1. Review your compliance program, particularly your policies and procedures designed to prevent insider trading. Assess whether sufficient resources have been devoted to compliance.
2. Make sure that the use of expert networks or consultants is carefully controlled. Although the use of such resources is not per se illegal, it is a practice that is under scrutiny. A hedge fund should take appropriate steps to ensure that any information it receives is not material nonpublic information, including conducting due diligence on the source of the information.
3. Provide regular training on insider training geared to the investment strategy followed by the fund(s). Make sure that traders understand the risk to the firms reputation and existence were it to be associated with insider trading or any other illegal activity.
4. Prepare for the unexpected. Develop protocols and train employees with respect to: (a) securing information (hard-copy and digital) in the event the fund receives a subpoena; (b) responding to a search warrant; and (c) responding to approaches by law enforcement.

 For further input go to the website of the law firm ( or contact Marc Litt at +1 212 626 4454 ( or

Wednesday, 18 May 2011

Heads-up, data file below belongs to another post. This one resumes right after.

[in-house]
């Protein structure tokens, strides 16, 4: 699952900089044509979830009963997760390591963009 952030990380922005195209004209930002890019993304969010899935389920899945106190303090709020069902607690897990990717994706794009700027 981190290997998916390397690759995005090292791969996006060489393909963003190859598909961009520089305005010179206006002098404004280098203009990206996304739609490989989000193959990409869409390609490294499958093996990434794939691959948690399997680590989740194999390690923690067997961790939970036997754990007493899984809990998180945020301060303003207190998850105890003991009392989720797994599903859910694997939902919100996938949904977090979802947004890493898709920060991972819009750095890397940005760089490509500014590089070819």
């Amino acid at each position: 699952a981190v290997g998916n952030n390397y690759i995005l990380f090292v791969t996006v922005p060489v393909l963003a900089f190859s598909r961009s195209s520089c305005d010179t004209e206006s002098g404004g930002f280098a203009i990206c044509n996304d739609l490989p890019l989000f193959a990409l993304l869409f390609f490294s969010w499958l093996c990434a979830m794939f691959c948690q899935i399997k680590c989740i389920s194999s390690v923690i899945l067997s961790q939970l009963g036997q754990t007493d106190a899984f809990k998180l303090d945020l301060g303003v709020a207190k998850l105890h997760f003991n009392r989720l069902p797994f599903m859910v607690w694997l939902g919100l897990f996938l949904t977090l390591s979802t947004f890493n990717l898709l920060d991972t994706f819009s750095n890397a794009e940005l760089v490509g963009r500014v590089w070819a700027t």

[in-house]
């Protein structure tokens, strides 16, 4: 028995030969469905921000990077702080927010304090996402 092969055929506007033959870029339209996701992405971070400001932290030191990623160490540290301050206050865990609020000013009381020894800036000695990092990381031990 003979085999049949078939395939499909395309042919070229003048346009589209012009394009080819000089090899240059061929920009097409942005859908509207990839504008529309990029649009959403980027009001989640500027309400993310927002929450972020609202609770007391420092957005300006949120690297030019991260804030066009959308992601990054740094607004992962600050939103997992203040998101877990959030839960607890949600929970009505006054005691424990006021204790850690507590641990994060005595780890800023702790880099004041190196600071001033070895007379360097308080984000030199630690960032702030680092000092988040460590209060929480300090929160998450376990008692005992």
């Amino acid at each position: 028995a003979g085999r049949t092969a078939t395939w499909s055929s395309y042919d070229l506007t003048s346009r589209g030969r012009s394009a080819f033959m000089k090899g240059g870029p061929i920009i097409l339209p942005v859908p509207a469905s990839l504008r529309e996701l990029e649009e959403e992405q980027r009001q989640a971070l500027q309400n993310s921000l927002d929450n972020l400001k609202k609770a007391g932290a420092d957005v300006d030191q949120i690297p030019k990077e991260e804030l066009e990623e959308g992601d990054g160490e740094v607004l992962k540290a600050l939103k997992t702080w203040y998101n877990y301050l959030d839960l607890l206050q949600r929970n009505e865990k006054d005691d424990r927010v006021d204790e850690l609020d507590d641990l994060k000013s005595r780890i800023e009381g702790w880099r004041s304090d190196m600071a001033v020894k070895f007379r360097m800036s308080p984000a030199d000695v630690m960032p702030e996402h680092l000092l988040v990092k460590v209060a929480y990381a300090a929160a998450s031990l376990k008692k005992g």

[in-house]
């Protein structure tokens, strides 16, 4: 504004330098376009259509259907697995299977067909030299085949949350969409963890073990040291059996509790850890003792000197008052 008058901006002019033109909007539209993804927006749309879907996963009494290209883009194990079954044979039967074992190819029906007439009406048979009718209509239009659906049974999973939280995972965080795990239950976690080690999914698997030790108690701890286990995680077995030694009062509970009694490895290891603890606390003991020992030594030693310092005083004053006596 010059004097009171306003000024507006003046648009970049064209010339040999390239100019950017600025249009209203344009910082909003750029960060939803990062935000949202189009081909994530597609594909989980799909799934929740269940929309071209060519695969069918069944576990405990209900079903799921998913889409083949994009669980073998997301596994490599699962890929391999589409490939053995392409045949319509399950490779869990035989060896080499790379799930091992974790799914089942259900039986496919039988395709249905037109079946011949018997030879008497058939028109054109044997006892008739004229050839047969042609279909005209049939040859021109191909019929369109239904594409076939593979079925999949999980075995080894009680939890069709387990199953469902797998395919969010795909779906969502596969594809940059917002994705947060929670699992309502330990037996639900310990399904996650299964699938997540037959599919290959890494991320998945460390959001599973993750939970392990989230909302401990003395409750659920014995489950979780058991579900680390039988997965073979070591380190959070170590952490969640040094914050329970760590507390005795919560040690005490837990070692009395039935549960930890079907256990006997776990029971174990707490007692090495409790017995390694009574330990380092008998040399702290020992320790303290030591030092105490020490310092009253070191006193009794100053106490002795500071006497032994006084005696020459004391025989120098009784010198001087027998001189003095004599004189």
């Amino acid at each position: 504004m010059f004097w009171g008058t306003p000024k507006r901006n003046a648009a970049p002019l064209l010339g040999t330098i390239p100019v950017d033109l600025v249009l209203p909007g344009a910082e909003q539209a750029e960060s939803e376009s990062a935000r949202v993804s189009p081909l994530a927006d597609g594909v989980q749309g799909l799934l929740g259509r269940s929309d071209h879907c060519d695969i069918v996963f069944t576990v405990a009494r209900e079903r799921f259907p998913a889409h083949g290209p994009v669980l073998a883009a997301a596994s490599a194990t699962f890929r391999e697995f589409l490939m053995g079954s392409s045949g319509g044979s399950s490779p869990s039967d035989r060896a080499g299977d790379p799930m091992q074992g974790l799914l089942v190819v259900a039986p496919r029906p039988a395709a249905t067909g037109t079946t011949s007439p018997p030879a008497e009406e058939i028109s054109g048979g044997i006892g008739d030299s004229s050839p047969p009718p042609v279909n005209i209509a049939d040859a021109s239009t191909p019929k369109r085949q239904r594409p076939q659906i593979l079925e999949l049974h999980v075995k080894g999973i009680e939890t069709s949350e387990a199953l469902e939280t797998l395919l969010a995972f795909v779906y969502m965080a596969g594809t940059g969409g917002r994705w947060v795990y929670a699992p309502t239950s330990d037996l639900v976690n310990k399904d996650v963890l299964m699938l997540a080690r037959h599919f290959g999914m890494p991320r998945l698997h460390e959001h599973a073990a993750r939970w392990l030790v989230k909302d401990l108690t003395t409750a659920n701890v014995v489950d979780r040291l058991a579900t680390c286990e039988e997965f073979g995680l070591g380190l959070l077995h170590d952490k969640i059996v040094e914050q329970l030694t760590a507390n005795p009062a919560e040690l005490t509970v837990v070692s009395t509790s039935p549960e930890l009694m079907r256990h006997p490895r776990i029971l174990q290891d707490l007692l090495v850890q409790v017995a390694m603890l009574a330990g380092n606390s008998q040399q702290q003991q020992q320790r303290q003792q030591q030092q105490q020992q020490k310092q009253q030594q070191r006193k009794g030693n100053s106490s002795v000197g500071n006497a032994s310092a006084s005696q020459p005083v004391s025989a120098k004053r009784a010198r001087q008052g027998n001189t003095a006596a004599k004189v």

A State Pension Plan Hedge Fund Mandate - It Takes a While

American investing institutions are the dominant source of capital for the hedge fund industry. It is important to understand how and why they act. The Wyoming Retirement System just announced who would be managing its assets for its first hedge fund allocations. The winners of the mandates are not surprising, but here the focus is on the process that resulted in those winners. A search of the internet for references to the Wyoming Retirement System and hedge funds allows you to put together a chronology from the headlines:

June 2001: "Wyoming Studies Alts"

…The Wyoming pension fund is planning to make a decision about whether to push into alternatives investments such as real estate, private equity and hedge funds. ..Plan officials are working with the fund's consultant Buck Consultants.

August 2004: "Wyoming Puts Hedge Funds on the Back Burner"

…Wyoming has been slowly continuing its hedge fund education ... and would likely consider a fund of funds to temper its risk…

November 2004: "Wyoming to Decide on Hedge Funds Next Year"